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Name: People v. Aranda
Case #: E056708
Court: CA Court of Appeal
District 4 DCA
Division: 2
Opinion Date: 09/12/2013
Subsequent History: Review granted 12/18/13: S214116
Summary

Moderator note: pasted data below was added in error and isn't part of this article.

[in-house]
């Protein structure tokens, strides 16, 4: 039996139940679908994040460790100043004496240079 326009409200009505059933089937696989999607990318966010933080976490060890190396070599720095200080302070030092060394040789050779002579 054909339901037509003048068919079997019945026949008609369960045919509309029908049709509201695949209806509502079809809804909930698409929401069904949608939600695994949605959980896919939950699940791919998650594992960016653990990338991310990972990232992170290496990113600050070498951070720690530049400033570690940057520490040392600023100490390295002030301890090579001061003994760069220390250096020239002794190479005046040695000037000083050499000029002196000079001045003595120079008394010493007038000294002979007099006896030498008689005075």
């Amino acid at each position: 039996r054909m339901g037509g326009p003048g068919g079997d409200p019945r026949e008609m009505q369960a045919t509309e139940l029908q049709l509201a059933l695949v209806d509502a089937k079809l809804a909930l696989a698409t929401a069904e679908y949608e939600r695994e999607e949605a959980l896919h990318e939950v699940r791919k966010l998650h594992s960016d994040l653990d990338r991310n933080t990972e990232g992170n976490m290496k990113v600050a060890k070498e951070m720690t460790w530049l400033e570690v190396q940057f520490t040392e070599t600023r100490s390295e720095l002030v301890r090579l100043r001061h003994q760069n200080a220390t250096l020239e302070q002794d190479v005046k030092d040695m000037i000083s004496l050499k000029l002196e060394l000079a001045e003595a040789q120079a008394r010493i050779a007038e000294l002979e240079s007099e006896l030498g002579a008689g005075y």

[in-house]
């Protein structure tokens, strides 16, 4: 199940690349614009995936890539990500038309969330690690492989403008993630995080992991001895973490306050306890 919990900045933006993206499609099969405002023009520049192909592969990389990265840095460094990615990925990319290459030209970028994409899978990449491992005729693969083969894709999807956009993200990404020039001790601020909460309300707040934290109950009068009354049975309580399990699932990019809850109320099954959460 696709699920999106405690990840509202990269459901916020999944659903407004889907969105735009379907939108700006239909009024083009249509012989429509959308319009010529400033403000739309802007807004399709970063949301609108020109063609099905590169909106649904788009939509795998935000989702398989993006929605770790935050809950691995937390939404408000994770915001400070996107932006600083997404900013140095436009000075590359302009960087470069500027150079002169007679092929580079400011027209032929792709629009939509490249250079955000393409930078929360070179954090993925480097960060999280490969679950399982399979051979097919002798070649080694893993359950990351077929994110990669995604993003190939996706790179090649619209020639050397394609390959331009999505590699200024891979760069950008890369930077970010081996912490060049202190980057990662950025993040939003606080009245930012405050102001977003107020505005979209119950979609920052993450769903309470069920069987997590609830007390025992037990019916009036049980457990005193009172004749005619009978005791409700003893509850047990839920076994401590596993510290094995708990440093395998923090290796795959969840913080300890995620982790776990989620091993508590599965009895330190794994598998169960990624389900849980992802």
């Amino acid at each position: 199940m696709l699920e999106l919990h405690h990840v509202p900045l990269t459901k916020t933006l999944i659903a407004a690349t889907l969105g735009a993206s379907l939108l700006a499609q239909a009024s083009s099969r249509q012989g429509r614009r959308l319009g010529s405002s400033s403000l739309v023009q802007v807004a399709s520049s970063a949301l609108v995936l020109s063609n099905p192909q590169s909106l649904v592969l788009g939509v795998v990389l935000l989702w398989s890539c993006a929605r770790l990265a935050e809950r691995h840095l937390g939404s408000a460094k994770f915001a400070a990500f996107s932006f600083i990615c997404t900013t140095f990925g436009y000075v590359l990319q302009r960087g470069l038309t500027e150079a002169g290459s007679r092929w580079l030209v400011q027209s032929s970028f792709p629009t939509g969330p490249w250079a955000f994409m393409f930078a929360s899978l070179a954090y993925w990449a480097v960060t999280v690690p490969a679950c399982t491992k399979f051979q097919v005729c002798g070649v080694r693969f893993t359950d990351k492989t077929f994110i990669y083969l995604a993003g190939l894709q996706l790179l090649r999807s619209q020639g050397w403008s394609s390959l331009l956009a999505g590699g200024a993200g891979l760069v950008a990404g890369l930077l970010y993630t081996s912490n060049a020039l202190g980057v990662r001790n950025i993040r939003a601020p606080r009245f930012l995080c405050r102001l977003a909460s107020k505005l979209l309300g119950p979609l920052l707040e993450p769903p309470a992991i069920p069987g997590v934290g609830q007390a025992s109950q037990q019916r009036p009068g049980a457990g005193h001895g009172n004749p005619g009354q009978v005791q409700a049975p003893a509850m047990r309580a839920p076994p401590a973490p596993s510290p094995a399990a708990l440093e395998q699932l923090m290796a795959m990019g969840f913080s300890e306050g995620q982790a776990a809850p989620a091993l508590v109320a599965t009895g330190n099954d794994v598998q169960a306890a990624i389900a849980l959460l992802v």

The partial acquittal rule of Stone v. Superior Court (1982) 31 Cal.3d 503, survives in California criminal prosecutions notwithstanding the decision in Blueford v. Arkansas (2012) 132 S.Ct. 2044. Aranda was tried for murder. The jury was instructed on first degree murder as well as the lesser offenses of second degree murder and manslaughter. The jury was given guilty verdict forms for each offense but only one not guilty form. After deliberating for days the jury could not reach a verdict on all counts but did agree Aranda was not guilty of first degree murder. Defense counsel asked the court to send in a not guilty verdict form regarding first degree murder; the court refused, ordering the jury to continue deliberating. Ultimately the jury hung and the court declared a mistrial. The defense filed a motion to dismiss the first degree murder and lesser included offenses. The court dismissed the first degree murder charge because the trial court failed to allow the jury to return a not guilty verdict on that count. The prosecution appealed. Held: Affirmed. The Fifth Amendment does not permit retrial of a defendant after a mistrial unless it resulted from manifest necessity, i.e., a hung jury. The same rule, called “legal necessity” exists under the California Constitution. In Stone the court held that when a jury finds the defendant not guilty of the charged offense, but deadlocks on the lesser included offenses, the trial court must allow the jury to render a partial acquittal, otherwise, a mistrial lacks legal necessity. In Blueford the USSC found the Fifth Amendment does not require that a jury be allowed to return a partial acquittal; the prosecution here claimed that Blueford abrogated Stone. However, Blueford did not hold a state may not require an opportunity for a partial acquittal. Although the Court in Stone did not explicitly find the partial acquittal rule arises independently under the state constitution, “the court has made it clear that the legal necessity rule, of which the partial acquittal rule is a part, is a doctrine which arises independently under the California Constitution.” (Citing People v. Fields (1996) 13 Cal.4th 289.)